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The Hounds of Skaith, Leigh Brackett

April 10, 2012

The Book of Skaith volume 2: The Hounds of Skaith, Leigh Brackett (1974))
Review by Admiral Ironbombs

The Hounds of Skaith picks up after the conclusion of The Ginger Star. Eric John Stark has ventured across the dying planet of Skaith in search of his foster-father Simon, destroying the citadel of the ruling Wandsmen in the process. Now, he has to venture back across Skaith, to the planet’s single starport, before the Wandsmen close the planet off for good. For you see, Skaith is dying, and many of its citizens want to leave before its sun dies and the planet freezes, while the Wandsmen want to retain power and keep the status quo.

This volume is filled with action, and all the epic battles the previous book was a short on. Skaith is devolving into civil war, as more and more groups realize that Old Sun is indeed dying, and that they must escape before the long freeze. Stark continues his role as a pawn of prophecy neck-deep in Skaith’s politics, as he unifies these rebellious groups to fight the Wandsmen. And to make things more difficult, he knows he can’t trust some of them.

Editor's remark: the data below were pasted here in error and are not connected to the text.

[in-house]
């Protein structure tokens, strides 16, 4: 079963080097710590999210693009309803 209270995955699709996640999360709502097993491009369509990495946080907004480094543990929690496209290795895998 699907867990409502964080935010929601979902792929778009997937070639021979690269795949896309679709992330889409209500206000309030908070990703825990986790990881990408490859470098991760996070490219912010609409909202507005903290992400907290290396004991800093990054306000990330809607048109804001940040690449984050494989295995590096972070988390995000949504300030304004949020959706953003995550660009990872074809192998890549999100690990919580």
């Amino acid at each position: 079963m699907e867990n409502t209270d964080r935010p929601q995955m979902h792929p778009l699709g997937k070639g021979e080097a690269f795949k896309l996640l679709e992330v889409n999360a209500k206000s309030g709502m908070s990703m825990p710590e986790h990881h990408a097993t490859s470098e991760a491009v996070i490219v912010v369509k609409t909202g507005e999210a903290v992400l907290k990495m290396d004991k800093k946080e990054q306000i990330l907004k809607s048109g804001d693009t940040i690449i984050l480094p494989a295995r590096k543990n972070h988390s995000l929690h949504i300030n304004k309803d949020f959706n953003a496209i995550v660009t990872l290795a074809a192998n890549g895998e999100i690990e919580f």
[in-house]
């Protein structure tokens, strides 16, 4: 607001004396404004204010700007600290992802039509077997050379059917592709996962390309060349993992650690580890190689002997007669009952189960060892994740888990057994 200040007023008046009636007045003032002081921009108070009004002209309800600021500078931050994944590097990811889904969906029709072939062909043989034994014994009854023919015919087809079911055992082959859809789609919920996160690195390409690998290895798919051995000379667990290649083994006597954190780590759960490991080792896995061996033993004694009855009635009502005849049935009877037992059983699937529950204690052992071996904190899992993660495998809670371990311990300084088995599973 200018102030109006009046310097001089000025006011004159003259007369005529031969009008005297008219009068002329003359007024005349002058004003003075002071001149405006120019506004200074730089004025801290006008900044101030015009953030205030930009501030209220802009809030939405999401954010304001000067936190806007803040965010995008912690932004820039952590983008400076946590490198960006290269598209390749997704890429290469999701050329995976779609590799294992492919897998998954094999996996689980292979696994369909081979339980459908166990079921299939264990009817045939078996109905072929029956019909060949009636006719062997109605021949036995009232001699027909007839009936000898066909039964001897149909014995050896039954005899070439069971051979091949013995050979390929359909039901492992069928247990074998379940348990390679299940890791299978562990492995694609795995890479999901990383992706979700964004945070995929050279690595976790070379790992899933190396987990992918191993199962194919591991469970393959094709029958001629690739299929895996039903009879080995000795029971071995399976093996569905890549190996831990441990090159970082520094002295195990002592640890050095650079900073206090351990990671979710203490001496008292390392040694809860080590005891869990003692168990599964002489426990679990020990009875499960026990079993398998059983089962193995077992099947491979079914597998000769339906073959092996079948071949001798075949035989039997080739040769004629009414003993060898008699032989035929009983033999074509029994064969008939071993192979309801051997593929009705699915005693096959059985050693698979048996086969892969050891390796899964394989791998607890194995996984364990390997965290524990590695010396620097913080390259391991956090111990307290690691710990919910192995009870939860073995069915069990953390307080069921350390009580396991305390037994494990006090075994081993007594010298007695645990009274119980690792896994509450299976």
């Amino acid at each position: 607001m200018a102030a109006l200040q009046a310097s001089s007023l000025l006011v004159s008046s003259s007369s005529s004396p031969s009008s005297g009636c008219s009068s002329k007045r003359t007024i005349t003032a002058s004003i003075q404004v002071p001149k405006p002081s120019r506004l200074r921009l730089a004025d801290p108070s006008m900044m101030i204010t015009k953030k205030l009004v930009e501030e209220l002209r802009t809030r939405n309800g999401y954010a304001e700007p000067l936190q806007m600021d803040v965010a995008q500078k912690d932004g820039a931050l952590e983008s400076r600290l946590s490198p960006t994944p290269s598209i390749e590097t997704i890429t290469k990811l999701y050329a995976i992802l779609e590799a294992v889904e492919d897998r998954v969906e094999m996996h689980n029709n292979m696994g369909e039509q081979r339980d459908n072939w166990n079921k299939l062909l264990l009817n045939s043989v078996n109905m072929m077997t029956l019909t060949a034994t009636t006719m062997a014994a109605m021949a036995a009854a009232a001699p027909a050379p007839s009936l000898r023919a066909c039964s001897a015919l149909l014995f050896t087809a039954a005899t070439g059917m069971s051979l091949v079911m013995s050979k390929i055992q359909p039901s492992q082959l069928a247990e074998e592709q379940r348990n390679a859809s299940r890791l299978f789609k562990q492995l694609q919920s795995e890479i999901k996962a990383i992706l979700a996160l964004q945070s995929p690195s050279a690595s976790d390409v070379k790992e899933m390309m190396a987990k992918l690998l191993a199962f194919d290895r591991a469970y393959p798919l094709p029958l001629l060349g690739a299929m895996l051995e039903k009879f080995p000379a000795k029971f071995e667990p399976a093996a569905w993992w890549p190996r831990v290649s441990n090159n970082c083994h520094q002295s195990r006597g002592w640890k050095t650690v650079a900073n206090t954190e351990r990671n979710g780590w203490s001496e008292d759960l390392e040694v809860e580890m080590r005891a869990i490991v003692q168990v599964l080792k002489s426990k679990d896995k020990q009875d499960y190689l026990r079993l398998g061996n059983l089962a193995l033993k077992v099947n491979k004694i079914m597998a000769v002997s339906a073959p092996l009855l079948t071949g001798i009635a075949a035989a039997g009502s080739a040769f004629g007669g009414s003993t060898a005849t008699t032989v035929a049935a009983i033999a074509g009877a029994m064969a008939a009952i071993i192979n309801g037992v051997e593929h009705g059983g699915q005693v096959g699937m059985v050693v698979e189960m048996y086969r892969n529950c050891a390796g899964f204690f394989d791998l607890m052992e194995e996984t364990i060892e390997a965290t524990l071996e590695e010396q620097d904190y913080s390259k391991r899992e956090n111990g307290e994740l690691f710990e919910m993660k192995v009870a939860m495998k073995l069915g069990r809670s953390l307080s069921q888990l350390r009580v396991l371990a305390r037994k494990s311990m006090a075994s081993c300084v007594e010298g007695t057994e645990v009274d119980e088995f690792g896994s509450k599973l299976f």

It only took a few chapters to remember why Leigh Brackett’s The Ginger Star is one of my favourite Planet Stories books: it’s got a lot of the Barsoomian/swords-and-planets fare, yes, but when Brackett grabs the reins it transcends into something more. Most of the early Planet Stories line was filled with pure Barsoomian novels – Almuric, the Kane of Old Mars trilogy, and Otis Aldelbert Kline, the man who would be Burroughs. For my money, Brackett is on the top of the heap: she writes damn fine swords-and-planets without devolving into the same-old, same-old pastiche/homage to Barsoom. (Nothing wrong with riffing on Barsoom, that’s why I buy Planet Stories after all, but Brackett manages to add so much to the genre that I consider her writing the genre’s high-water mark.)

Brackett’s prose is top-notch, arguably some of the strongest writing in the early Planet Stories books. Her characters are flat compared to The Ginger Star or The Sword of Rhiannon – Stark’s love interest, Gerrith the prophetess, barely shows up – but Brackett makes up for it with plenty of action and adventure. And Skaith is filled with all manner of wondrous alien life: telepathic Northhounds, various humanoids created by induced mutations, the deadly carnivorous Runners who run within sandstorms and attack in the ensuing chaos, a xenophobic government struggling to keep order, cannibalistic doomsday cults, and Farers, hippies who wander from city to city, living off the generosity of the government. Quite a lot of inspiration to be drawn from all that.

This review originally appeared on Logic is My Virgin Sacrifice to Reality.

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